Canada blanks Czechs 5-0

Canada 5 Czech Republic 0 EDMONTON — When his teammates were struggling to score goals, it was Canadian goaltender Scott Wedgwood who provided the offensive spark.

Czech Republic forward Dmitril Jaskin (20) and Canada forward Tanner Pearson (15) go into the boards during second period IIHF World Junior Championships hockey action in Edmonton

Canada 5 Czech Republic 0

EDMONTON — When his teammates were struggling to score goals, it was Canadian goaltender Scott Wedgwood who provided the offensive spark.

Wedgewood’s long pass up to his forwards generated a much-needed second goal for Canada in a 5-0 win over the Czech Republic at the world junior hockey championship Wednesday.

The Plymouth Whalers netminder couldn’t have had a better first game in the tournament. Wedgewood stopped all 26 shots he faced for the shutout and got an assist. Edmonton’s Rexall Place chanted his name after the game.

“That’s probably the best I could have come up with,” the New Jersey Devils prospect said. “A team win, keep them off the board for goals and then obviously to get a point was pretty cool. I could have scored a goal, but I don’t think that was going to happen.”

Mark Scheifele of the Barrie Colts scored a pair of third-period goals, which was a weight off the shoulders of the first-round pick of the Winnipeg Jets. Scheifele hadn’t scored in three exhibition games or in Canada’s first game of the tournament.

“A very big relief,” Scheifele said. “I was looking for a goal for awhile. It was good to pop in a few, but the main goal is to help the team as much as possible.”

Mark Stone of the Brandon Wheat Kings, Ryan Strome of the Niagara IceDogs and Brett Connolly of the NHL’s Tampa Bay Lightning also scored for Canada, who topped Pool B at 2-0.

Scheifele’s Colts teammate Tanner Pearson assisted on both of his goals. Stone’s goal was his fourth in two games.

Petr Mrazek was in the Czech net for the second day in a row after stopping 12 shots in his country’s 7-0 win Tuesday over Denmark. He made the night tough for Canada by turning away 33-of-38 shots in front of 16,417 spectators.

“It was a very emotional game,” Canadian head coach Don Hay said. “Sometimes when you play against a good goalie like that, he can beat you alone. We didn’t let him beat us. We found a way.”

Canada faces Denmark (0-2) on Thursday. The host country concludes the preliminary round Saturday against the United States, who were upset 4-1 by Finland earlier to put both countries at 1-1.

In Pool A games in Calgary, Sweden edged Switzerland 4-3 in a shootout, while Russia was to face Slovakia in a later game. Sweden was 1-0-1, while the Swiss picked up their first point of the tournament.

At first, the goals weren’t coming as easily for the hosts as they were in Canada’s 8-1 win over Finland to open the tournament Monday.

The team is now without NHL player Devante Smith-Pelly for the rest of the tournament. The Anaheim Ducks winger broke a bone in his foot blocking a shot in Monday’s game. Smith-Pelly’s thunderous checks create space for his linemates to generate scoring chances.

Leading 1-0 after the first period, Canada missed scoring chances in the second period. Brendan Gallagher fanned on an open net while Freddie Hamilton and Connolly couldn’t convert an odd-man rush.

While Hay said prior to the tournament he considered Mark Visentin of the Niagara IceDogs his No. 1 goalie, he also wanted to get Wedgewood starts in the tournament. Visentin made 24 saves Monday against Finland.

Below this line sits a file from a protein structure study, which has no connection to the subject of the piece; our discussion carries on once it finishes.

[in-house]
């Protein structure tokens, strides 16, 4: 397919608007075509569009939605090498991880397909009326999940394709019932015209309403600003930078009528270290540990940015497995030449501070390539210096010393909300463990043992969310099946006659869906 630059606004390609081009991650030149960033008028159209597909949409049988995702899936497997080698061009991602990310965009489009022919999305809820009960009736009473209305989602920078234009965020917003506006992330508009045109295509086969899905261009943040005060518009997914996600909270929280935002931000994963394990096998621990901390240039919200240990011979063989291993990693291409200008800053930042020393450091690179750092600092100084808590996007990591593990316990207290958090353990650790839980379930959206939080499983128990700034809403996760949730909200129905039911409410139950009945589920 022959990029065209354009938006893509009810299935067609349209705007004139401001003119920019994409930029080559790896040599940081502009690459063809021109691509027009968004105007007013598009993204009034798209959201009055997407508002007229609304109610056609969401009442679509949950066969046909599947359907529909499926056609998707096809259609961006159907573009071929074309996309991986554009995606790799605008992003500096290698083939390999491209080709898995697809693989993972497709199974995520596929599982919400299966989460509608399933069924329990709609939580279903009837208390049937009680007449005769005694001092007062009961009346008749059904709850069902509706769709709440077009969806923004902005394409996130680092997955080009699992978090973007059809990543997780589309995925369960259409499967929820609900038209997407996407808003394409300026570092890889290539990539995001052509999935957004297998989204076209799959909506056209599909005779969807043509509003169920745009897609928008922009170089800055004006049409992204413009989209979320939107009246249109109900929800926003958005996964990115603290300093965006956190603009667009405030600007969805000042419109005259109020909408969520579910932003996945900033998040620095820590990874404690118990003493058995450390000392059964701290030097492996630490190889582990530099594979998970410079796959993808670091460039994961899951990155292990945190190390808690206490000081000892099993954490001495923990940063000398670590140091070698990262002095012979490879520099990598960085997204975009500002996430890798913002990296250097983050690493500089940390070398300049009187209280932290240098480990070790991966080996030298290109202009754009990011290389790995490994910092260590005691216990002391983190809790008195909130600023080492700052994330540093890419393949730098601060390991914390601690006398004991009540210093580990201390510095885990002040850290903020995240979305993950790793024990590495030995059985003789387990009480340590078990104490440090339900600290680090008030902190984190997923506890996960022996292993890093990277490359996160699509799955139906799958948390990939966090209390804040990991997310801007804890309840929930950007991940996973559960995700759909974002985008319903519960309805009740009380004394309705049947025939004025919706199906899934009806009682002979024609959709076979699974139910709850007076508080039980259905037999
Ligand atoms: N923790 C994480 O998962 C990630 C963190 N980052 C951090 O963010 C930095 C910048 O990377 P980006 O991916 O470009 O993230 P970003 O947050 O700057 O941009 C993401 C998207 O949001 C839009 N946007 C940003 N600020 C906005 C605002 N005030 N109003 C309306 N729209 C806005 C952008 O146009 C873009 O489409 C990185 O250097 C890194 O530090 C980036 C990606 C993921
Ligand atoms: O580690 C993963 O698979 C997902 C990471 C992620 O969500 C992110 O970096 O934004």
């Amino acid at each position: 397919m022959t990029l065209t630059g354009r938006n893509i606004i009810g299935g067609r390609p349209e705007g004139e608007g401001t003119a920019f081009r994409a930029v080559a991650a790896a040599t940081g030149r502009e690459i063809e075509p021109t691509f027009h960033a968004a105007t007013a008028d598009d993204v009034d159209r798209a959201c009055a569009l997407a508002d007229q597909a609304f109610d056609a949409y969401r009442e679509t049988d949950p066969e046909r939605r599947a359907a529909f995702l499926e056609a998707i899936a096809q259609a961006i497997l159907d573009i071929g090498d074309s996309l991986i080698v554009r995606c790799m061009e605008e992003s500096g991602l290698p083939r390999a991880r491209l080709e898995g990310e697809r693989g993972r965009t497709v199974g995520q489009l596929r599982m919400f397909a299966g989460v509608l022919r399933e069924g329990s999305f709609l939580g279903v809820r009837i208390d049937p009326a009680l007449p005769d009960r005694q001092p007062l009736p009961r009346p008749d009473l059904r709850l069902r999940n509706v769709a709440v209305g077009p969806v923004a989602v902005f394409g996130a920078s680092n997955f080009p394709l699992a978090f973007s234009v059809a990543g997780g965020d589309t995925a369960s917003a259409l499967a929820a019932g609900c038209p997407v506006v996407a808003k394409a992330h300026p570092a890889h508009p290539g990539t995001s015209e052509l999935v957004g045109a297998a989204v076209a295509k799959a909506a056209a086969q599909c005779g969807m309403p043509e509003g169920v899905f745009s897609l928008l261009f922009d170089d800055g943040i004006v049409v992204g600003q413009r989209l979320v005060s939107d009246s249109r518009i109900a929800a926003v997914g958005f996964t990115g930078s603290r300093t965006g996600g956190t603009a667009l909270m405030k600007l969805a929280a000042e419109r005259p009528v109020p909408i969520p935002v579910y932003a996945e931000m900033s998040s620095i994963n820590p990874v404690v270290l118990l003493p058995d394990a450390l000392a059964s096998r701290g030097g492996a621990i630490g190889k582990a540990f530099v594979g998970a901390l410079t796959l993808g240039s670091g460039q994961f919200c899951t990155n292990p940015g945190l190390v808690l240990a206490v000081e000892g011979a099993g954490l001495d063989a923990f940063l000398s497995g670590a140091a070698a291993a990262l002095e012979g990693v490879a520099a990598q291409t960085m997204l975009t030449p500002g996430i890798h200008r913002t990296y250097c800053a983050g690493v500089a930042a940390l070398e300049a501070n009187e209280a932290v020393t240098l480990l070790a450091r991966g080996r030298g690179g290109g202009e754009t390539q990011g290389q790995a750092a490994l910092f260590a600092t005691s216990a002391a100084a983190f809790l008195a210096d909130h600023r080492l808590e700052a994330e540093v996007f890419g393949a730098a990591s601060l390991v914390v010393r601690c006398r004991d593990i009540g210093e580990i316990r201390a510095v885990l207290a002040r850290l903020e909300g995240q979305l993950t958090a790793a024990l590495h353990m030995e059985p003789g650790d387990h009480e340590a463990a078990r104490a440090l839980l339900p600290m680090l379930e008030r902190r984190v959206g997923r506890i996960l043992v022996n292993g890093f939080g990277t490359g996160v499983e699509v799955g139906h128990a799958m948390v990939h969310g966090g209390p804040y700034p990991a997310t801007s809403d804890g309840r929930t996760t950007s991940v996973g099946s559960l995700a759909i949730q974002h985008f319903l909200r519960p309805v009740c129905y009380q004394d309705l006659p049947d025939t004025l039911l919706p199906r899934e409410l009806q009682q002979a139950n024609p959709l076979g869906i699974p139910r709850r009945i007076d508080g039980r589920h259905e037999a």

Wedgewood’s long pass to Freddie Hamilton at the blue-line generated what felt like a go-ahead goal. While Hamilton was stopped on his initial rush by Mrazek, he got a pass away to Strome who finished for a power-play goal at 16:16 of the second period.

“I wasn’t really expecting him to throw that up there,” Hamilton said of the pass from his goalie. “Right on the tape and just sent me in there so it was a really nice play.”

Added Scheifele: “I always knew Wedgie could fire the puck, but to actually get an assist in his first game, it was unreal. A great game by him.”

Canada played with more flare after the second goal. Connolly scored a pretty goal one before the second period ended. He deked Czech defenders and when his first shot hit the post, he tapped the puck in with a strong second effort to make it 3-0.

Once Canada took control of the game, it took on a nasty edge as both countries were penalized often. Canadian defenceman Nathan Beaulieu took a misconduct with less than two minutes to go for checking to the head.

“I’m sure both teams would like to have a little more discipline in their game,” Hay said. “I know we would for sure.”

The set-up and finish duo of Jonathan Huberdeau and Stone that dominated Canada’s first game struck again in the opening period. Huberdeau skated the puck around the back of the net and Stone knocked in his goal-mouth pass at 5:37.

Stone was awarded a penalty shot in the last minute of the first period when Finnish defenceman Jiri Riha smothered the puck in the goal crease. Stone made one move too many and was stopped by Mrazek.

Canada’s penalty kill units were tested in this game. They killed Czech five-on-three chances in the first and third period and held them scoreless on six chances.

Wedgewood declared after selection camp earlier this month he wanted starting goaltender’s job. He made a case for it Wednesday. Hay was not showing his hand as to who would start against Denmark or the U.S.

“I thought Scott played very well. I can see why the fans would be excited for him,” Hay said. “I feel both our goalies played well in their two starts. Where I’m going with it, you’ll have to come to the game tomorrow and find out because I’m not going to tell anybody.”

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